Wednesday, November 23, 2005

Coyote Confrontations

It's been foggy for the past couple weeks. Foggy doesn't quite describe it; it's more like we've been living in a cloud bank, with the clouds billowing, rising and falling a few thousand feet at most. Last night I was preparing myself for the dense patch I'd driven into the night before as the road rose into thicker cloud, when I drove into starry blackness. It took a moment to get over the shock of such a long sight distance.

I wasn't alone in my delight. As I was feeding the sheep what sounded like a dozen coyotes started squabbling just beyond the fences. I straightened up to look that direction and a white blur flashed past me. A white blur with a very deep bark. Charlie pushed through the gate to the far pasture, and the coyotes silenced, but another group howled further away and to the south. I heard Ursa, my 11 year old Caucasian Ovtcharka, take up the verbal battle on that side of the farm.

The sheep ate peaceably, but my hackles were up. The closest coyotes yipped on and off, just to let us know they hadn't given up. I made a mental plan to drive back down there to see if I could frighten them off with the car lights - but by the time I finished my chores they had moved on. I could hear Charlie working his way up the hill.

The coyotes serenaded most of the night, but from a distance. Charlie and Ursa barked their boundary in reply: this far and no further. Jesse the Samoyed protected the back yard while Berna the Anatolian protected him. The herding dogs and I curled up in the warm house and slept, knowing the sheep, birds, and house were safe.

This morning the sky is clear and blue, the sun is bright, the ground white with frost. And the dogs are prancing delightedly, having spent a night hard at work.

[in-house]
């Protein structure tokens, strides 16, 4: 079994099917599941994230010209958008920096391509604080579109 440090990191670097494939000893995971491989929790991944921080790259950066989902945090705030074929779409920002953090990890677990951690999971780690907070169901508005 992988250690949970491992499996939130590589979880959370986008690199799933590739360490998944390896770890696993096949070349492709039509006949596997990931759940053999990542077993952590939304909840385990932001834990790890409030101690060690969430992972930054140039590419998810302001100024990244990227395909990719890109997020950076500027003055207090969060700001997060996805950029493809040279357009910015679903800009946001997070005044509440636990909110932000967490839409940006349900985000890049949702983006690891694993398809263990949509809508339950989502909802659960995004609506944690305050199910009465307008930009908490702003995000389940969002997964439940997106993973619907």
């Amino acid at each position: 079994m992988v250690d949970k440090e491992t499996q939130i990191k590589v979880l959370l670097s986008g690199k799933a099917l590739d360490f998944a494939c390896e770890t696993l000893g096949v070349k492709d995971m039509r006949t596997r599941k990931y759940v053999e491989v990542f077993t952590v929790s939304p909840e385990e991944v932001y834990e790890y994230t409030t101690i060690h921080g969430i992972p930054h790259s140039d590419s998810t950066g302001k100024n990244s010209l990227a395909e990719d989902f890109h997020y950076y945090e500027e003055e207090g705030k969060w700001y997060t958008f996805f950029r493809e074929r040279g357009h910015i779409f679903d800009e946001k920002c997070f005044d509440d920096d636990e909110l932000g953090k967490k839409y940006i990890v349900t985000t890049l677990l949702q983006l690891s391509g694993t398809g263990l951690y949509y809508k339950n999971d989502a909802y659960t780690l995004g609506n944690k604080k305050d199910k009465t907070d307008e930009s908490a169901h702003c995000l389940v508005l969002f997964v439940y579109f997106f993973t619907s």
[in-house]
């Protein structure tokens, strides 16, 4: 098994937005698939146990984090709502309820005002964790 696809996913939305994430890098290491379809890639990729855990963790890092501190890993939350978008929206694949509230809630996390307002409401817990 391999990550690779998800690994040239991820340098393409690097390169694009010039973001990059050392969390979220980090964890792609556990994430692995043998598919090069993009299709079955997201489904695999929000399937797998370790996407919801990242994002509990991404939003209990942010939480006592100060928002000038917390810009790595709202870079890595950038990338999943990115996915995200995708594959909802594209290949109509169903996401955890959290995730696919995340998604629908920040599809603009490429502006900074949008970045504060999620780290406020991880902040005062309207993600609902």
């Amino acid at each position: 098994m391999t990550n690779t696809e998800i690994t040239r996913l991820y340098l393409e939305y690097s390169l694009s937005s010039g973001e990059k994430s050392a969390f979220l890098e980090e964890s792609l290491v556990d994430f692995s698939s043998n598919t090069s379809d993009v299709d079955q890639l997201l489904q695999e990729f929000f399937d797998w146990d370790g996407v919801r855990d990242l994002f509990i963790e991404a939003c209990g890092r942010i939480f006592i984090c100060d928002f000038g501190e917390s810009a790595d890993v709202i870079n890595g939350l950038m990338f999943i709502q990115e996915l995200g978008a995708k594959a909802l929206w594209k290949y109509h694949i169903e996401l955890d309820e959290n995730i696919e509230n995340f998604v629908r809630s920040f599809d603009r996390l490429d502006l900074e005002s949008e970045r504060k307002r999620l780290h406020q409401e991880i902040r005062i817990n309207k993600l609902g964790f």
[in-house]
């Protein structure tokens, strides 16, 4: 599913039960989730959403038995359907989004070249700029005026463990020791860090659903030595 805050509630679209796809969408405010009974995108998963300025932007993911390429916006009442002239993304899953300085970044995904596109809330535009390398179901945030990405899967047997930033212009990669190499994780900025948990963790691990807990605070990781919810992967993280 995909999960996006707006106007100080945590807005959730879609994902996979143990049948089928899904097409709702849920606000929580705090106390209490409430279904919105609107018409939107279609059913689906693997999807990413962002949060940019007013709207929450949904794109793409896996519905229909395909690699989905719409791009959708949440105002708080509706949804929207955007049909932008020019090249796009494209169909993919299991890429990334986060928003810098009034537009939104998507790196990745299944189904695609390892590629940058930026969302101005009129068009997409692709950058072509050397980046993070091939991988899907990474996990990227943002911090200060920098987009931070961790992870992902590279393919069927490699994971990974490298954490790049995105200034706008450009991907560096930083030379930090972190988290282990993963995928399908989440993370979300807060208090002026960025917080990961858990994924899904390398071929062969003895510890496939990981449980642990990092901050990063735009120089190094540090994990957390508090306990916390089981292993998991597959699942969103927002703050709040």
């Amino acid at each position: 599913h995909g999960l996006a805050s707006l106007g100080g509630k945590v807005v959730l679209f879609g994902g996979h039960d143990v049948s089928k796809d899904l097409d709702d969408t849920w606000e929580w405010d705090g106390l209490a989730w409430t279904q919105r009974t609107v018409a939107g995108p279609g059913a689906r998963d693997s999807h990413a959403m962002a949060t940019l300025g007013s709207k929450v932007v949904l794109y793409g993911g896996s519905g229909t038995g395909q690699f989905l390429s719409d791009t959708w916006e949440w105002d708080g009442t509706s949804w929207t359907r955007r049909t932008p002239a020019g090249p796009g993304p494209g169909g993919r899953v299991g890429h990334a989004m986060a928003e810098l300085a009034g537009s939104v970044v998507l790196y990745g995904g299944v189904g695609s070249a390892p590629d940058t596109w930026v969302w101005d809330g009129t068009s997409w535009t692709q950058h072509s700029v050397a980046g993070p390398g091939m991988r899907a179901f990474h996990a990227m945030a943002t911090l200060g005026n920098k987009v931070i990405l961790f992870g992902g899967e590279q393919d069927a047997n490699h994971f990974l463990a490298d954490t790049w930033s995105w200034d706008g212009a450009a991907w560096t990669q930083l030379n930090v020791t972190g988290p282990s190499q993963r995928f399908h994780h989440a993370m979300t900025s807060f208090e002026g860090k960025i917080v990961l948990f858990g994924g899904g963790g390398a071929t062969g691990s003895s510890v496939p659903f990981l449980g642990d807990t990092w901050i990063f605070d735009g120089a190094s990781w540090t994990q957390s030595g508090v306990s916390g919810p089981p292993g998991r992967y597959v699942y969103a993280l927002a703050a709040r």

Wednesday, November 16, 2005

Morning Drama

The clouds are a dark lid on the world. But it is an ill-fitting lid; to the south one mountain keeps it from sealing tightly. The open area glows gently white in a world of darkness, then turns a deep orange-red. Suddenly it turns gold, and it is obvious this is a living thing, trying to get inside. It reaches tentacles of light inside, refusing to be kept out. I can almost hear the lid rattling against the surrounding hills, although in reality the struggle takes place in silence.

The mountain is surrounded, almost eclipsed by the bright rays as they force their way in the wedge. And then they retreat, perhaps to find an easier lid to loosen. All that remains is a white glow through the slit, but it is enough to lighten the sky, revealing the circle of mountains that hold the cloud-lid tightly to the north and the west.

Only St. Helens stands tall, holding the edge of the lid up with her broken arms. But the light creature has retreated and she looses strength, lowers her arms, and allows the lid to settle around her waist. She will save her strength and try again tomorrow to keep the clouds from sealing out the sun. A bright orb floats into the crack sending a burst of orange rays across the land. It hovers there, peering inside, a bright promise. The lid may hold today, but the sun will persist. This is a silent and solemn promise, delivered before she pulls back the light and moves on.

Tuesday, November 15, 2005

Starry, Starry Night

The sky is crystal clear. The moon is full. Only the brightest stars are visible, but they shine and twinkle brightly. By 10PM there was frost on the ground; tonight will be our first freeze. The most wonderful thing is that the mountains - both St Helens and Rainier - stand out a glimmering white against the pale blue-black of the sky. I haven't seen either mountain in ages, and now they both appear at night. Fog has settled in some of the valleys, looking like a series of still lakes.

The coyotes are howling in the distance, my dogs bark in response. Some bird makes an eerie sound every 3-4 minutes, until I go out with a flashlight to discover the source, and silence greets my ears. Charlie the Pyr glides silently up beside me, his coat stiff with frost. I see Ursa's tail flagging and she again barks at the coyotes. My old girl is going to happily spend the cold night outside - cold means no rain, and it's the rain that drives her inside. I hear my new rescue dog whining softly in the background.

I wish I had a warm fur coat and could curl up under the stars with Ursa to enjoy a rain-free night, but the cold drives me back inside to my warm house and soft, warm bed.

A good way to start a week.